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Glsl Tutorial Test

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This page is a tutorial by Hitchhiker about GLSL in OpenArena and how to use it.

GLSL allows to use features of modern video cards to show "cool" graphic effects: a graphic card capable of Pixel Shader 2.0 features is required to use GLSL.

If you are a player, just reading Manual/Graphic options#GLSL effects could be enough for you... if you are a mapper/developer who wants to create or apply GLSL effects (usually, for shaders to be used in maps), you should read this page.

Trivia: OpenArena is mostly OpenGL (Wikipedia) 1.1 suff. GLSL is OpenGL 2.0 stuff.

IntroductionEdit

OpenGL Shading Language (in short, GLslang or GLSL; see Wikipedia article) is a programming language that permits us to program how the pixels are drawn over a polygon. As we can program this behavior - we can make some interesting effects that would otherwise be impossible to do (a.l.e. we can color the pixel drawn depending on its position inside the game world).


OA can use glsl programs to either texture a polygon of a 3d object (in game) or postprocess the final image that OA outputs to the monitor (they are two completely different uses of GLSL, however both can be used at the same time).

General CVARSEdit

In OpenArena 0.8.8, a new cvar has been added to enable/disable the GLSL rendering path (default: disabled)

r_ext_vertex_shader (0|1) - 0 disable, 1 enable


A new cvar has been added to specify the GLSL postprocessing program (default: "none")

r_postprocess ProgramName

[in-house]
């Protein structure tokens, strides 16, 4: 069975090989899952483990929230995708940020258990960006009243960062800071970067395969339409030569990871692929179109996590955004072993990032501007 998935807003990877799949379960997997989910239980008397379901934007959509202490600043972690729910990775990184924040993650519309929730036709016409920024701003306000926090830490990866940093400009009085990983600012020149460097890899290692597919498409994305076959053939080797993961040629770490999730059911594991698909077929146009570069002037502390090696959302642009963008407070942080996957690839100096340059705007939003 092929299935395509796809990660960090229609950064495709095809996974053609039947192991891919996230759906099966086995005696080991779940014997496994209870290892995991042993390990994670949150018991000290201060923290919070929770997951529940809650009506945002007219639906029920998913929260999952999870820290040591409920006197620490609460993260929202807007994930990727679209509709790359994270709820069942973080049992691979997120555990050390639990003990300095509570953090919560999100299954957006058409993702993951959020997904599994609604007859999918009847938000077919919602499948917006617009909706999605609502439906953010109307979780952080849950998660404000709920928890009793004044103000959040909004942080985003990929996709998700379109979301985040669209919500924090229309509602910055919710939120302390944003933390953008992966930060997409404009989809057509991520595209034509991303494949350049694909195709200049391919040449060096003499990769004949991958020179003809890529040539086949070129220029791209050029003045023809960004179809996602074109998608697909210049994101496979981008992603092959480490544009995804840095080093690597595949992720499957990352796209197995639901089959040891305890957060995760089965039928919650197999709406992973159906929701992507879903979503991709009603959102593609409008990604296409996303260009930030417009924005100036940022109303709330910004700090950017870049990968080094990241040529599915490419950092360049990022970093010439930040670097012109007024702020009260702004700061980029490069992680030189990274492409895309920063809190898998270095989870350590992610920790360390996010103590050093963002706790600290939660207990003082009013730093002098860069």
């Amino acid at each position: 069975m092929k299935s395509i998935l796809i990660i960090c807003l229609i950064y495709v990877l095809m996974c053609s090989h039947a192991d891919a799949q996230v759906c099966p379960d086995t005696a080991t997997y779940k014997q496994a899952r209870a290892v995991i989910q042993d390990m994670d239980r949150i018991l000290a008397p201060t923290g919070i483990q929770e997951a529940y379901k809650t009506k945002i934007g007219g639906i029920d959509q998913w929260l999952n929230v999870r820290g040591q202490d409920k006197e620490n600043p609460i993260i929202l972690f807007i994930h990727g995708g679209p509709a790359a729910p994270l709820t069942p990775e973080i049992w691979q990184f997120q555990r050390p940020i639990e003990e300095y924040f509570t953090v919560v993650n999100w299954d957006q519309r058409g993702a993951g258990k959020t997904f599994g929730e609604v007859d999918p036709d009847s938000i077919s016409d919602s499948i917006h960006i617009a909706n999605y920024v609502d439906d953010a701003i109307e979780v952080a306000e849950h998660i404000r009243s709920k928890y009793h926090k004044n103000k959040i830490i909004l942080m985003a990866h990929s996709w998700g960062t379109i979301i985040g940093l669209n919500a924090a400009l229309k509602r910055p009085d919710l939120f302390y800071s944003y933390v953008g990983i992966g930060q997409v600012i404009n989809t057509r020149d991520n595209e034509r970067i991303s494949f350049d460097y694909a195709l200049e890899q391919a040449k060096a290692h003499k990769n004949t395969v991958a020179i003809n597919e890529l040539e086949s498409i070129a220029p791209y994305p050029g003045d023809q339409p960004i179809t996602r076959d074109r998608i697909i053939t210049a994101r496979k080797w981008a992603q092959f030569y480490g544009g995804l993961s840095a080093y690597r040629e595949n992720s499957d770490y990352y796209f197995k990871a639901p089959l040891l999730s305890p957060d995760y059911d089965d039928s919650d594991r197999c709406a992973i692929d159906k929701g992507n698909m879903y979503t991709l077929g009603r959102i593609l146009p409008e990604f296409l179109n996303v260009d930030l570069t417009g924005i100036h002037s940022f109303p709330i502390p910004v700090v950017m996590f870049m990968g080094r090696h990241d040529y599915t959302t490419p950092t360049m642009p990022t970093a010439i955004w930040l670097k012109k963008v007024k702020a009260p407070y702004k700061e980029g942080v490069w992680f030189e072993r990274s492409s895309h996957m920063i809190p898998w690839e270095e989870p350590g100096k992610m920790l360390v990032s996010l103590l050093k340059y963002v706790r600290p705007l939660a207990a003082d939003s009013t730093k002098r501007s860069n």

ProgramName value by default is "none", meaning no postprocessing.

GLSL programs location within OAEdit

Actually the PAK file pak6-patch088.pk3 contains GLSL folder. This folder contains source code of the existing glsl programs. You will notice that each program has two source code components – a vertex and a fragment one. What each of the components does is explained here below.

PostprocessingEdit

A simpler concept to understand is postprocessing. OA Postprocessing works like this:

  • An image of a game scene is drawn to OpenGL buffer by drawing 3d objects' polygons
  • If postprocessing is enabled the following two steps are performed:
    • the image on the screen is captured in a texture image
    • a big polygon that covers the entire screen is drawn using a glsl program (this glsl program uses the texture captured and can modify each pixel color as needed)

Activating PostprocessingEdit

To enable postprocessing you only need to tell OA which glsl program to use when re-drawing the big polygon. Specifying the post processing program is done using the '/r_postprocess' command.

Example:

/r_postprocess BWfilter

the above command tells OA to use glsl program called 'BWfilter'

Specifying program name other than "none" causes OA to load vertex and fragment shaders of that program name and compile them to glsl program which is then used to postprocess the framebuffer at the end of each video frame. If specified's program source code files are not found the postprocessing is disabled.

Postprocessing programs available in OAEdit

OA 0.8.8 includes the following postprocess programs:

  • Brightness
  • BWfilter
  • edges
  • EGAfilter